[gmx-users] Re: Anomaly in Temperature Behavior

Andrey Frolov andrey.i.frolov at mail.ru
Wed Jan 23 07:34:45 CET 2013

S. Alireza B wrote
> During this run we freeze the solid phase in
> all three dimensions. We then take the final configuration of this run,
> unfreeze the solid phase, and subject it to a long NVE simulation to study
> the dissociation of the solid phase...
> ... the temperature keeps increasing which is contrary to the physical
> fact that the dissociation
> process is endothermic.

1) Imagine you have just the solid state at the beginning of the simulation,
which is frozen (no forces are acting on the atoms). Then you unfreeze the
system, which means you switch on interactions between particles => non-zero
forces acting on particles appear. Despite the fact that the initial
velocities were zero, the non-zero forces in few integration time steps will
result in non-zero velocities on the particles, which means that temperature
will increase. So, to my mind, what you observe is not an anomaly. The solid
state in your NVE simulation is far from equilibrium. The quick increase of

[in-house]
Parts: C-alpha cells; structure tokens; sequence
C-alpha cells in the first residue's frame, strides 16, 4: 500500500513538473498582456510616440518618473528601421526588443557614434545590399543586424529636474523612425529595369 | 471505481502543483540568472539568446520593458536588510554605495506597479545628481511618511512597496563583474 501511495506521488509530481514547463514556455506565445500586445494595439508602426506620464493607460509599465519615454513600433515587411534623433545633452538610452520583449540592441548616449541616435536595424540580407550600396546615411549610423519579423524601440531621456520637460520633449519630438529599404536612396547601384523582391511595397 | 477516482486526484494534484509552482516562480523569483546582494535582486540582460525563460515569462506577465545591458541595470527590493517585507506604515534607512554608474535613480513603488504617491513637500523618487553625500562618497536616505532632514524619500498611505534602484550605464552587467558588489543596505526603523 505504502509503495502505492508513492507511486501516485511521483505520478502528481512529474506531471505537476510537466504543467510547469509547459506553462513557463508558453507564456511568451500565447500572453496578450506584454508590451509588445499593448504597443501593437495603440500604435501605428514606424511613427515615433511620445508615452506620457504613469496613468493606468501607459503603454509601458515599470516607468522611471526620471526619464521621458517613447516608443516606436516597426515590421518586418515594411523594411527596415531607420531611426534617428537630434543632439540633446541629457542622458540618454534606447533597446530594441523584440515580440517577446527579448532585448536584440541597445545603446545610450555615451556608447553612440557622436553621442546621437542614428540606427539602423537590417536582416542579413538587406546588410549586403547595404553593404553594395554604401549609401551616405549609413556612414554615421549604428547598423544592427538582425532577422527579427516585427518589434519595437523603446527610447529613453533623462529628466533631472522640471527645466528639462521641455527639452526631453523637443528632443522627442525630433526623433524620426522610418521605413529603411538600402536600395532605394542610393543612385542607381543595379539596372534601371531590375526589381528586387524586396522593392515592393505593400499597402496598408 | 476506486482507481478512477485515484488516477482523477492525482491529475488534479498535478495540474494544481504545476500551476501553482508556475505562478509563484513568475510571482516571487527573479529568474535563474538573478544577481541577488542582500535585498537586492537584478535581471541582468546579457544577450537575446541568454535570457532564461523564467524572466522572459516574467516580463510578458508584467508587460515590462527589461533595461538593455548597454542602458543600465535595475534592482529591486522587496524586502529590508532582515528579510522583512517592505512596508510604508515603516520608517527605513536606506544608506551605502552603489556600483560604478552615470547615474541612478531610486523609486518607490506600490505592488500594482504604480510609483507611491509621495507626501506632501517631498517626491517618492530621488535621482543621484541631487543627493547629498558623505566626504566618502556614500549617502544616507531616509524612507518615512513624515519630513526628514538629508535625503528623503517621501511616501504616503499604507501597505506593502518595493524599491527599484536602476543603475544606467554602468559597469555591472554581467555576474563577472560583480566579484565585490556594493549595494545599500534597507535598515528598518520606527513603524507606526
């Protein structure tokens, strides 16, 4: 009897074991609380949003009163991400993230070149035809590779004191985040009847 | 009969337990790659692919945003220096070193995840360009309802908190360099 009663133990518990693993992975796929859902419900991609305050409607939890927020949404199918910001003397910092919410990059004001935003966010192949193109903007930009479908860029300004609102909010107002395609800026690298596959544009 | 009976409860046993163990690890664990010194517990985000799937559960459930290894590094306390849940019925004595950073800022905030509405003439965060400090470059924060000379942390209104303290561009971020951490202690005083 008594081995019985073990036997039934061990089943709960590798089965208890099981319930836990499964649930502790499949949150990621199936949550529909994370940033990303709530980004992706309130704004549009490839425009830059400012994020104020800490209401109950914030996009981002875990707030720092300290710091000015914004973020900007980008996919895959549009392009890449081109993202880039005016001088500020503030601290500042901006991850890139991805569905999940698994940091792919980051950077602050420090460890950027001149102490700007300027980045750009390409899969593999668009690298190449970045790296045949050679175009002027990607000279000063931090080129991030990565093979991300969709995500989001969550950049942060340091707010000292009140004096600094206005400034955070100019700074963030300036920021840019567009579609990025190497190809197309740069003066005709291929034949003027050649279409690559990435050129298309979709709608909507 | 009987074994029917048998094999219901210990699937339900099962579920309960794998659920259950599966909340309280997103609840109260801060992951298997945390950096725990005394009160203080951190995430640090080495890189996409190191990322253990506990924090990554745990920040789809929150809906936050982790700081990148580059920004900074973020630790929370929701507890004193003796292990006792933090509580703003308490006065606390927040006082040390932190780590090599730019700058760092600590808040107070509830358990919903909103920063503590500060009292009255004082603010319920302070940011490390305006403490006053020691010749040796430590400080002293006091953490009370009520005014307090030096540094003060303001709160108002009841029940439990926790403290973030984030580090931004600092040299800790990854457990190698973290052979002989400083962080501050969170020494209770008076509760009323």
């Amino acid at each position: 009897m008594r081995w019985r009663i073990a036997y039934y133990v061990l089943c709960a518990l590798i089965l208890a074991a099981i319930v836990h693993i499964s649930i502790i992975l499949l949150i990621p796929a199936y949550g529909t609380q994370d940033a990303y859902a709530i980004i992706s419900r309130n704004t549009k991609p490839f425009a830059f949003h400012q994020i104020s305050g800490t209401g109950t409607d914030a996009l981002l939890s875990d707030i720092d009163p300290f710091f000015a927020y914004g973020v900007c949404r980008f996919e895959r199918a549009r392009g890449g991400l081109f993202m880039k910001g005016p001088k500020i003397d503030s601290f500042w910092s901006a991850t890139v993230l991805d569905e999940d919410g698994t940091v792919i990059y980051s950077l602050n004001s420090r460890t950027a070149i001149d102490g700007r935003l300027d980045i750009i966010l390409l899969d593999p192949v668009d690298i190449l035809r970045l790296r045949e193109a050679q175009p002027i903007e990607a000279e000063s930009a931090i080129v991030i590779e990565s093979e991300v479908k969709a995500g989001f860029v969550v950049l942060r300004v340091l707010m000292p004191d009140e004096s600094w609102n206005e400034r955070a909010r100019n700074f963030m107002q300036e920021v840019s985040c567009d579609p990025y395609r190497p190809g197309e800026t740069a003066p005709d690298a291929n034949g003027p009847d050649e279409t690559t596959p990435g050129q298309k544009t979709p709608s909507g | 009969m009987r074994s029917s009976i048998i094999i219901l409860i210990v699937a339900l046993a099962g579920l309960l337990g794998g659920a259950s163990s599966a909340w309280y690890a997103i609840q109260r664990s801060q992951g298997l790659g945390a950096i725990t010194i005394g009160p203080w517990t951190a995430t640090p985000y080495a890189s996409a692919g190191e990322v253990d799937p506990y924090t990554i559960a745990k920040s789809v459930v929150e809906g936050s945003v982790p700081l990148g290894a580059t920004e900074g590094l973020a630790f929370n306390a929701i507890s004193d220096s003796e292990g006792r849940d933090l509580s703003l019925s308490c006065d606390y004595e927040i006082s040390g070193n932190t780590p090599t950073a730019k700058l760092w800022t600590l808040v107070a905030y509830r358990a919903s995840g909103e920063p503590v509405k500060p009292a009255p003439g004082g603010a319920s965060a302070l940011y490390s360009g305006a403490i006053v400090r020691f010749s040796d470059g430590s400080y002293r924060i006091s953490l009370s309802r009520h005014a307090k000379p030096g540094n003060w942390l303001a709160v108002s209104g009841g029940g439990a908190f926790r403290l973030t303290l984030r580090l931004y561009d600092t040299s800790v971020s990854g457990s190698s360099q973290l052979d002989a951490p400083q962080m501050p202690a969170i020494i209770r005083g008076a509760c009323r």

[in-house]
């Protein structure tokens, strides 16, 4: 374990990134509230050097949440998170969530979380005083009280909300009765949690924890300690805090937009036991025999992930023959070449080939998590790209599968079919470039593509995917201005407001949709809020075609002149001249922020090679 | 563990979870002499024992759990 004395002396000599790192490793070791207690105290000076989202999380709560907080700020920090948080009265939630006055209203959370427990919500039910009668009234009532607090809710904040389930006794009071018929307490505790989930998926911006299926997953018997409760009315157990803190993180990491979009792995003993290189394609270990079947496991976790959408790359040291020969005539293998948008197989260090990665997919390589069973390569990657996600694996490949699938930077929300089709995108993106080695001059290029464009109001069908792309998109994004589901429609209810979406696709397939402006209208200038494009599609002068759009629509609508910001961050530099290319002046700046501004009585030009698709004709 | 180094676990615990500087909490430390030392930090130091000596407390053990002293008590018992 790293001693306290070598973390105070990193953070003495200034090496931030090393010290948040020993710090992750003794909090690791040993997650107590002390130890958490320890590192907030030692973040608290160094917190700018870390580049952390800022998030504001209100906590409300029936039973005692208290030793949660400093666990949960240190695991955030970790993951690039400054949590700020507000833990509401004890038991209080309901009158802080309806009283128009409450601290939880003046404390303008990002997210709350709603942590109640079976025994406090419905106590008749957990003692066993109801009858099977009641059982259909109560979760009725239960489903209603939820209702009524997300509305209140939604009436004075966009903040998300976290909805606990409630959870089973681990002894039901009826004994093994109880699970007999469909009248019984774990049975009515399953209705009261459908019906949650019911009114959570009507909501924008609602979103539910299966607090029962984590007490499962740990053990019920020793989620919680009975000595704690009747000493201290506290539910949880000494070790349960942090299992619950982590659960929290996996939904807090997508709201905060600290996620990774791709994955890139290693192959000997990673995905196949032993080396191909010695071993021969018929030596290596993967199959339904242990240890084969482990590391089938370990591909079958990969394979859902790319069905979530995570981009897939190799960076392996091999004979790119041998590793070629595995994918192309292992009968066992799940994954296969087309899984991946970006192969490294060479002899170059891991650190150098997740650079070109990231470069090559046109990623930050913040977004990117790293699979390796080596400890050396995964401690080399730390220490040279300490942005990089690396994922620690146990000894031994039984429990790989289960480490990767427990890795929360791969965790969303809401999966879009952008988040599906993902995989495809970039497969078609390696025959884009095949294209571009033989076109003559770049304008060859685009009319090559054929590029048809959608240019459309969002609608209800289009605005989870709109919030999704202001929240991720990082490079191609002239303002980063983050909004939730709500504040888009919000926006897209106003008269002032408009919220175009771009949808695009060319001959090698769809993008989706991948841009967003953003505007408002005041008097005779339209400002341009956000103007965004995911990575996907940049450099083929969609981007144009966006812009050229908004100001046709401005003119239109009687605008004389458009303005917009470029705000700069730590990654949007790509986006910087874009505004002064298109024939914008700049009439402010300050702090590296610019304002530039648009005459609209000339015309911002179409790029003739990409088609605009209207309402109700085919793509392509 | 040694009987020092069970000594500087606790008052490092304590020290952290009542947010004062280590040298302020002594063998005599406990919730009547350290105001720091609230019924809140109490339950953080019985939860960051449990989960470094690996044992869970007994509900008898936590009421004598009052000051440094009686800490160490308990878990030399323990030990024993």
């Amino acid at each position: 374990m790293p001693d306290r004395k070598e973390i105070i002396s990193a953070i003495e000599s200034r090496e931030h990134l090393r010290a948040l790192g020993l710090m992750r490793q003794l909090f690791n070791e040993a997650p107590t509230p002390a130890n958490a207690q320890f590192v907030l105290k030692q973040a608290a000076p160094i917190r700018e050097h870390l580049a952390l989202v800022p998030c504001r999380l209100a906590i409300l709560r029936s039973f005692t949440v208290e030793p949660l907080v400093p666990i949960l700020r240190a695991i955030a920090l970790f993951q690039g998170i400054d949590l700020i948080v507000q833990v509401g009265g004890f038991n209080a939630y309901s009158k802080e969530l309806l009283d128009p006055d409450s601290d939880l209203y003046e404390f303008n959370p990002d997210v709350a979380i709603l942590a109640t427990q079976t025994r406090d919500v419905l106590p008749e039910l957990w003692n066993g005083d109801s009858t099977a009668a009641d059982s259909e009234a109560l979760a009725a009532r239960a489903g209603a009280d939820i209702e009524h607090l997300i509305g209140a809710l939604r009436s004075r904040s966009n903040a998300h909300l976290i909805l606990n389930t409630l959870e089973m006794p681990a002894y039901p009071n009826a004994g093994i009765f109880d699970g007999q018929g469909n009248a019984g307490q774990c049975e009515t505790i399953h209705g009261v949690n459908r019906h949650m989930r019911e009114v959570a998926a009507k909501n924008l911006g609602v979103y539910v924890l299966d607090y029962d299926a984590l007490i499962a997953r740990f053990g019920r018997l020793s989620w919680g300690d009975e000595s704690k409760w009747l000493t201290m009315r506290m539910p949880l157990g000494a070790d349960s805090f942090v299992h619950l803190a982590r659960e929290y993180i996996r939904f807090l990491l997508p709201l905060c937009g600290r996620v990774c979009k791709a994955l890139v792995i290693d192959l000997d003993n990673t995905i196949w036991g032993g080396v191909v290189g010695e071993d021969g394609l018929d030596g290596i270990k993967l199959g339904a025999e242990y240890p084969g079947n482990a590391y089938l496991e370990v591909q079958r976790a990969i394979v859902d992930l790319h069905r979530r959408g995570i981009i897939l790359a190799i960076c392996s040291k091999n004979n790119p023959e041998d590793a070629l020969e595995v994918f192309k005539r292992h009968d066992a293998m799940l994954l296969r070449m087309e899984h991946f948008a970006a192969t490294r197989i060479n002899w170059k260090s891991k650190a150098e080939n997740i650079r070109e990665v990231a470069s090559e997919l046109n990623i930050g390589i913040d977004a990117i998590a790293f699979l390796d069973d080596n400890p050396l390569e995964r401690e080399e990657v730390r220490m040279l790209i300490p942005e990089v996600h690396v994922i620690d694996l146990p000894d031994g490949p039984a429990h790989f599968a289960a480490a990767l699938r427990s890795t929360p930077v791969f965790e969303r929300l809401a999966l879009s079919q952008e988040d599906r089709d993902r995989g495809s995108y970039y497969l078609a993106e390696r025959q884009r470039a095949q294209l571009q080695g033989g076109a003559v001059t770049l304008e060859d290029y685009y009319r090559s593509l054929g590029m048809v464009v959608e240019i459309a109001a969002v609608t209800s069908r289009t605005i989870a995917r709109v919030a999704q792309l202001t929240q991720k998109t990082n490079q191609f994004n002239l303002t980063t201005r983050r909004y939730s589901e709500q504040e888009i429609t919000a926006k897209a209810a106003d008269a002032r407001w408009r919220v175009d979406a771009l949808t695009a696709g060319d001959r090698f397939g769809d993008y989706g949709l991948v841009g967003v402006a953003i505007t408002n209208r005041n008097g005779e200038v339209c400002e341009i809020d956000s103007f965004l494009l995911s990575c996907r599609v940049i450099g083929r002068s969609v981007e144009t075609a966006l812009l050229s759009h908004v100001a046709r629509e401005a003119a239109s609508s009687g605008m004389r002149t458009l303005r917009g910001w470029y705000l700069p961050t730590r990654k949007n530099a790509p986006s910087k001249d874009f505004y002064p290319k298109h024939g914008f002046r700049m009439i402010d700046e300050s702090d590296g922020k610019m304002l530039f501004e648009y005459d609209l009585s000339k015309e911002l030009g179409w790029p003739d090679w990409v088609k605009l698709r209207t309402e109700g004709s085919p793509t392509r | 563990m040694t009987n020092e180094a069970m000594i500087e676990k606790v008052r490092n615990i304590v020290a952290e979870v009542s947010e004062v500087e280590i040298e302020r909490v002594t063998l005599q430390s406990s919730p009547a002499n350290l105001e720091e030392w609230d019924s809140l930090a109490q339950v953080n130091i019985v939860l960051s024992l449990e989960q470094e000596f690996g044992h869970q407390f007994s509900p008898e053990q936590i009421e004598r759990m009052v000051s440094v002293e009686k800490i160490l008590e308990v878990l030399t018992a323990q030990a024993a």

temperature (in ~ 0.5 ps) is due to relaxation of the solid internal degrees
of freedom. I would expect, that no molecules melt to liquid phase in this
short time. Probably, you should just wait longer until solid starts melting

2) Also, I would suggest to prepare your system closer to equilibrium.
Instead of "freeze" you can use "position_restraints". Also, you can use
different  temperature coupling bathes to your solid and liquid. Setting
sufficiently lower reference temperature for the solid phase will prevent it
from melting.

3) Another suggestion, could it be that there is a spontaneous
crystallization in your system instead of melting ?

Andrey I. Frolov, PhD 
Postdoctoral fellow 
Institute of Solution Chemistry 
Russian Academy of Sciences 

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